The Kenya-born Amar Inamdar describes himself as “non-linear”, a “scientist, explorer, entrepreneur and emerging markets investor”.
“I’ve had the privilege to work all over the world with some amazing businesses over the last 25 years. I spent a good part of my career with big corporations – in the US with the IFC and in the Netherlands with Shell – but always on the frontier of what is possible and in emerging markets,” he said.
At heart, Inamdar says he is always in “lean startup mode”
“I’m happiest when I’m working with a crazy-dedicated small team trying to do something that everyone says is impossible,” he said.
Right now, he is doing just that in his role of managing director of KawiSafi Ventures, a for-profit impact fund founded in 2016 and sponsored by Acumen. KawiSafi aims to catalyse the emerging high-growth potential off-grid solar energy ecosystem in East Africa, with Inamdar saying it builds on 10 hard years of experience with very patient capital investing in off-grid energy.
“Acumen’s leadership had the prescience to see that the time is now to create a for-profit, commercially-minded fund that will attract the kind of capital that can help businesses to scale and grow in a way that will impact millions, not just thousands, of people,” he said.
The fund may be young, but it is moving fast.
“We’ve built a great team here in Nairobi and we’re backed by a remarkable group of investors. We’ve achieved a successful second close and deployed about a third of our capital already into four great companies – BBOXX, d.light, Lendable and Redavia. We sit on the boards of all four, and we’re keen to do more to help build businesses in East Africa and help them achieve their goals,” Inamdar said.
Currently, KawiSafi is focusing on finalising its capital raise, supporting its existing portfolio, and developing its pipeline by making some new investments.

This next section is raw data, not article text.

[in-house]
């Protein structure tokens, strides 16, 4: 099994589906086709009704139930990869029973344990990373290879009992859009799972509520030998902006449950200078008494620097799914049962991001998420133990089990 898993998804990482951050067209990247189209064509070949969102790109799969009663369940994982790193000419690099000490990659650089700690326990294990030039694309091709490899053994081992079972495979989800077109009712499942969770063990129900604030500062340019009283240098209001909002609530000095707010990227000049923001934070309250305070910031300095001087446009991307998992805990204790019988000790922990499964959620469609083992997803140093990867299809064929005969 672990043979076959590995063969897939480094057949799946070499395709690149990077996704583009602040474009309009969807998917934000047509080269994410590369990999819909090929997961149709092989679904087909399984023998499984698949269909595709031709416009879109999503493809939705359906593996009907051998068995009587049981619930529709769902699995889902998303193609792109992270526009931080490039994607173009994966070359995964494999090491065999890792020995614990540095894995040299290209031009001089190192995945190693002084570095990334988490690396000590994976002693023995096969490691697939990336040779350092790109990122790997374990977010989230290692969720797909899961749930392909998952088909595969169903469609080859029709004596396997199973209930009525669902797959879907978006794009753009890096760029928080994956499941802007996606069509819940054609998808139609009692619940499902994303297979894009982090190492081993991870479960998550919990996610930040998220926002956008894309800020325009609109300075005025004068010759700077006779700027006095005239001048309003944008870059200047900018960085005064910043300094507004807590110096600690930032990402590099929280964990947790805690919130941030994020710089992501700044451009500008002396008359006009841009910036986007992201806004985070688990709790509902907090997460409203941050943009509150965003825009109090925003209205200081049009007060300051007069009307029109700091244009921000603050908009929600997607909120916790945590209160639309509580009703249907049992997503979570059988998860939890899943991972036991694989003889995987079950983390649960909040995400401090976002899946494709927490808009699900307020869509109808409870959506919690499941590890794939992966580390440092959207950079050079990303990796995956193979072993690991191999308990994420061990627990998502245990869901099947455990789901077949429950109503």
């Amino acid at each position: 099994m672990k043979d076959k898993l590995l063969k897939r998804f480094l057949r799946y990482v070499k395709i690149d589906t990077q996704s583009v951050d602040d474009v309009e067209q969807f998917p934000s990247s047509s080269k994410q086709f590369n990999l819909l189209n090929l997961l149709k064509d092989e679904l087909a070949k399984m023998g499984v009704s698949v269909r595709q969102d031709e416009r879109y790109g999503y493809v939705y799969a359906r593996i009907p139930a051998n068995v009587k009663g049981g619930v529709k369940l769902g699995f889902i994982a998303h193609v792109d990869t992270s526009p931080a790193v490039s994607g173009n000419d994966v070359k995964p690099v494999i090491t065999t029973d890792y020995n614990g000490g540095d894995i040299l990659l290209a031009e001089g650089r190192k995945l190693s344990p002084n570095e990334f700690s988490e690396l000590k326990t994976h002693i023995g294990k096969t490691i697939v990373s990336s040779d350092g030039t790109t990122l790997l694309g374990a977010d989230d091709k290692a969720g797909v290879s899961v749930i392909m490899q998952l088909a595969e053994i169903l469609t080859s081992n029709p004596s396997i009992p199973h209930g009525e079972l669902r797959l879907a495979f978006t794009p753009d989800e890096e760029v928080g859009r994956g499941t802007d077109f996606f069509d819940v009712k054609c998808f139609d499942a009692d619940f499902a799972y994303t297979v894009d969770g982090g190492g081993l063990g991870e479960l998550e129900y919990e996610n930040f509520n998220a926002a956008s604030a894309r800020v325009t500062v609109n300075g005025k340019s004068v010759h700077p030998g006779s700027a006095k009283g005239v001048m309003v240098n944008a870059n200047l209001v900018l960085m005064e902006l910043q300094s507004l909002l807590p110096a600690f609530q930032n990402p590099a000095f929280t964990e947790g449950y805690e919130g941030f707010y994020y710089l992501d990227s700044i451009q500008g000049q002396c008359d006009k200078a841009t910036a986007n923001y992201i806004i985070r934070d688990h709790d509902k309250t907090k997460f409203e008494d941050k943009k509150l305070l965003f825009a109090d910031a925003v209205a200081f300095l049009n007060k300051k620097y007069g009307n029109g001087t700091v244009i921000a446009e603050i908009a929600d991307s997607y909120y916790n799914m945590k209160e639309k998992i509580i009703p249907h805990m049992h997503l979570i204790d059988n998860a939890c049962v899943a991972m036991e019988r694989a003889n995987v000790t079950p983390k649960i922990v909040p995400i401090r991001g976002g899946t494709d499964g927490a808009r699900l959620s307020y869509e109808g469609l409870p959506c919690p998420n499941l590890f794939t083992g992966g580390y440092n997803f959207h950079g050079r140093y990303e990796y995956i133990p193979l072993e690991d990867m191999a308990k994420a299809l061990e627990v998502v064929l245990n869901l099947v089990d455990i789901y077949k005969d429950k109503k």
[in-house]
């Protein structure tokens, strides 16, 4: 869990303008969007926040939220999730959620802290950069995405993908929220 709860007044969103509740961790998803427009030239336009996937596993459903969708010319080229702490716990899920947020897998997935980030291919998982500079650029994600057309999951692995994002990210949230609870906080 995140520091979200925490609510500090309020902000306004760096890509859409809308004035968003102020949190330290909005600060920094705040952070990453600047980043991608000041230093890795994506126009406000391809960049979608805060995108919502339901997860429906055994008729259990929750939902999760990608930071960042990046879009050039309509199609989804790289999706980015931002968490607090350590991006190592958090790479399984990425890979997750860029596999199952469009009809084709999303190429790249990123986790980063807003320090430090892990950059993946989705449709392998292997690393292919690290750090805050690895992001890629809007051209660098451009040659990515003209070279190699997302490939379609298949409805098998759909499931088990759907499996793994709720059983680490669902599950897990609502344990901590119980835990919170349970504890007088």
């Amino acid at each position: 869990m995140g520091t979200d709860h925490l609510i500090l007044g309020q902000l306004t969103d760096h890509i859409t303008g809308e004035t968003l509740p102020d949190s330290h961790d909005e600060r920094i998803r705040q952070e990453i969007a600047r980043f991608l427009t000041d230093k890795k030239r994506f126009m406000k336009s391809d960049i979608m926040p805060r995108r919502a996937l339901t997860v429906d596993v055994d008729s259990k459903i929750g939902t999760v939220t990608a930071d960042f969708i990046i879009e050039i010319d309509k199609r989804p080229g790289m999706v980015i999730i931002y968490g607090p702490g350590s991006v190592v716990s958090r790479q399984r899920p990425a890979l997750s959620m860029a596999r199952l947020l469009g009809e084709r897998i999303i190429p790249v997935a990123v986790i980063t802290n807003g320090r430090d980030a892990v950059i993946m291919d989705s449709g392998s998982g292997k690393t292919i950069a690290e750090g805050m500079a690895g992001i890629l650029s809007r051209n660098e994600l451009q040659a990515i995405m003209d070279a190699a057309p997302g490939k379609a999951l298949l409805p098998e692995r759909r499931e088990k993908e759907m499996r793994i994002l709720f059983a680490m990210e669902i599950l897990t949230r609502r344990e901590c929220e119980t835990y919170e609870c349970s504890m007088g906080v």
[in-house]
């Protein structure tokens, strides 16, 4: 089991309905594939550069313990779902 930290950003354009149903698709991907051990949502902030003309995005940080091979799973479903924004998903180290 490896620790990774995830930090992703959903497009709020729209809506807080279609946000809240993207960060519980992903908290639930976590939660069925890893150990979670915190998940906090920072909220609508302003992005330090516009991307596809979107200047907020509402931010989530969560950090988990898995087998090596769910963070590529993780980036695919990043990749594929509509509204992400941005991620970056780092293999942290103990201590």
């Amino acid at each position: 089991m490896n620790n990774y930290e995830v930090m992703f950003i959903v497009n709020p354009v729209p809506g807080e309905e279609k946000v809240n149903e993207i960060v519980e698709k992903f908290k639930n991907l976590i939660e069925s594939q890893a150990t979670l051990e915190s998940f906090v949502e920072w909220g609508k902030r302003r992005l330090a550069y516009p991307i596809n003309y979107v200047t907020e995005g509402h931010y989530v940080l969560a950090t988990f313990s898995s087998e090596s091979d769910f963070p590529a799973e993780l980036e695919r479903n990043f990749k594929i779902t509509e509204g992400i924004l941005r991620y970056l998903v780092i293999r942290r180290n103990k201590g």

“We have a tight investment thesis that’s focused on decentralised, renewable power. We see tremendous opportunity from tech-driven trends for the private sector to solve one of the biggest challenges of our time – achieving universal energy access,” said Inamdar.
KawiSafi’s team is very excited about the development of the African tech space in general, and the off-grid solar market in particular.
“We’ve never seen anything like it in our history. Energy and the internet are becoming cheaper and more accessible every day; creating a self-reinforcing trajectory for people to create opportunity and build markets,” Inamdar said.
“I’m willing to bet that, just like cellphone leapfrogged landlines, decentralised power will leapfrog the grid. And the amazing thing is that it’s going to happen here, in East Africa, before anywhere else. We’re leading the way. My team is constantly inspired by the incredible people we meet who are dedicating everything that they have to creating innovations that have the potential to reach millions of underserved people around the world.”
However, for many companies, what is lacking is the ability to translate a great product into a great business.
“The best technology is just a black box until you can work out how to connect to people and markets. It’s all about execution. And execution is hard in Africa. The biggest challenge I see is not a lack of money, but the lack of people experienced in understanding and creating value for the customer in East Africa,” said Inamdar.
Yet those people are slowly increasing in number, while the amount of funding available is also on the rise, albeit from a small base.
“We need to demonstrate that we can bring companies to scale, make them commercial and enable investors to exit with reasonable, competitive returns,” Inamdar said. “It’s easy to invest money. The hard part is getting it back to your investors. When we can do that, we will start to attract much more interest and appetite to African businesses and entrepreneurs.”
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